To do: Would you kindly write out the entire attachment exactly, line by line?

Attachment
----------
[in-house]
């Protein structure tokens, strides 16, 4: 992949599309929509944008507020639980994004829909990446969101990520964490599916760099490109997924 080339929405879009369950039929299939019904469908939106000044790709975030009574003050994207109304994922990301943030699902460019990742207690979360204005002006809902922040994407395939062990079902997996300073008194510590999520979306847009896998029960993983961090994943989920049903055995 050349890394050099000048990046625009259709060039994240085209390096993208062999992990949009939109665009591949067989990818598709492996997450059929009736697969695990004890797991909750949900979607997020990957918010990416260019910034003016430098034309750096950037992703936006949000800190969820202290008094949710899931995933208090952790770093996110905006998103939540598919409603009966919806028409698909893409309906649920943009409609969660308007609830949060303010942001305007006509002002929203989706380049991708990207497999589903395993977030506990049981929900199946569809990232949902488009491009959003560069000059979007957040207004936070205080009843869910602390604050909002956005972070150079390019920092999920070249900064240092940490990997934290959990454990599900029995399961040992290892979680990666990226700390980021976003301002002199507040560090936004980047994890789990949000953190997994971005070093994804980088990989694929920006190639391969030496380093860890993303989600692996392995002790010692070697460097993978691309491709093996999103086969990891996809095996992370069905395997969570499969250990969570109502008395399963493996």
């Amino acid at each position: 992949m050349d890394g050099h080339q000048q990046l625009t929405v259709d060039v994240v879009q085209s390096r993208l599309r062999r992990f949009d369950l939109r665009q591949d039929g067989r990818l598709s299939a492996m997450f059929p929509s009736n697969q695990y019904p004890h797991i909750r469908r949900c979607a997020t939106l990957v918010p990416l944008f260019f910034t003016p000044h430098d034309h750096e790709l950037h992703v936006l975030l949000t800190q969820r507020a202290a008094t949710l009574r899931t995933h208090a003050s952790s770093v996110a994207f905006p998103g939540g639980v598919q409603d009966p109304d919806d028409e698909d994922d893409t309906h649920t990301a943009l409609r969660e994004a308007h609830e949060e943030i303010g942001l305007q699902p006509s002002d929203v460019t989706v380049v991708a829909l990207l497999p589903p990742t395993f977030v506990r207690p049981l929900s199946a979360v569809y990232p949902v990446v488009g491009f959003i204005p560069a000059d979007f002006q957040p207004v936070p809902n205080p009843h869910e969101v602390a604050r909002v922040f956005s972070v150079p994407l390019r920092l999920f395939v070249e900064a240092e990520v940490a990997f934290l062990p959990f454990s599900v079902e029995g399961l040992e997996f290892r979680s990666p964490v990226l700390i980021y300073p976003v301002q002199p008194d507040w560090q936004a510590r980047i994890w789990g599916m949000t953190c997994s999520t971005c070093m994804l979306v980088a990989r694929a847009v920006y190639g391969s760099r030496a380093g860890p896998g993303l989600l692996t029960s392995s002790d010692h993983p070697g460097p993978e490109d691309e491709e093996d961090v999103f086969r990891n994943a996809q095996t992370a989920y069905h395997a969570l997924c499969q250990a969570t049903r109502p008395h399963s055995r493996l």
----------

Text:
[in-house]
């Protein structure tokens, strides 16, 4: 992949599309929509944008507020639980994004829909990446969101990520964490599916760099490109997924 080339929405879009369950039929299939019904469908939106000044790709975030009574003050994207109304994922990301943030699902460019990742207690979360204005002006809902922040994407395939062990079902997996300073008194510590999520979306847009896998029960993983961090994943989920049903055995 050349890394050099000048990046625009259709060039994240085209390096993208062999992990949009939109665009591949067989990818598709492996997450059929009736697969695990004890797991909750949900979607997020990957918010990416260019910034003016430098034309750096950037992703936006949000800190969820202290008094949710899931995933208090952790770093996110905006998103939540598919409603009966919806028409698909893409309906649920943009409609969660308007609830949060303010942001305007006509002002929203989706380049991708990207497999589903395993977030506990049981929900199946569809990232949902488009491009959003560069000059979007957040207004936070205080009843869910602390604050909002956005972070150079390019920092999920070249900064240092940490990997934290959990454990599900029995399961040992290892979680990666990226700390980021976003301002002199507040560090936004980047994890789990949000953190997994971005070093994804980088990989694929920006190639391969030496380093860890993303989600692996392995002790010692070697460097993978691309491709093996999103086969990891996809095996992370069905395997969570499969250990969570109502008395399963493996």
């Amino acid at each position: 992949m050349d890394g050099h080339q000048q990046l625009t929405v259709d060039v994240v879009q085209s390096r993208l599309r062999r992990f949009d369950l939109r665009q591949d039929g067989r990818l598709s299939a492996m997450f059929p929509s009736n697969q695990y019904p004890h797991i909750r469908r949900c979607a997020t939106l990957v918010p990416l944008f260019f910034t003016p000044h430098d034309h750096e790709l950037h992703v936006l975030l949000t800190q969820r507020a202290a008094t949710l009574r899931t995933h208090a003050s952790s770093v996110a994207f905006p998103g939540g639980v598919q409603d009966p109304d919806d028409e698909d994922d893409t309906h649920t990301a943009l409609r969660e994004a308007h609830e949060e943030i303010g942001l305007q699902p006509s002002d929203v460019t989706v380049v991708a829909l990207l497999p589903p990742t395993f977030v506990r207690p049981l929900s199946a979360v569809y990232p949902v990446v488009g491009f959003i204005p560069a000059d979007f002006q957040p207004v936070p809902n205080p009843h869910e969101v602390a604050r909002v922040f956005s972070v150079p994407l390019r920092l999920f395939v070249e900064a240092e990520v940490a990997f934290l062990p959990f454990s599900v079902e029995g399961l040992e997996f290892r979680s990666p964490v990226l700390i980021y300073p976003v301002q002199p008194d507040w560090q936004a510590r980047i994890w789990g599916m949000t953190c997994s999520t971005c070093m994804l979306v980088a990989r694929a847009v920006y190639g391969s760099r030496a380093g860890p896998g993303l989600l692996t029960s392995s002790d010692h993983p070697g460097p993978e490109d691309e491709e093996d961090v999103f086969r990891n994943a996809q095996t992370a989920y069905h395997a969570l997924c499969q250990a969570t049903r109502p008395h399963s055995r493996l």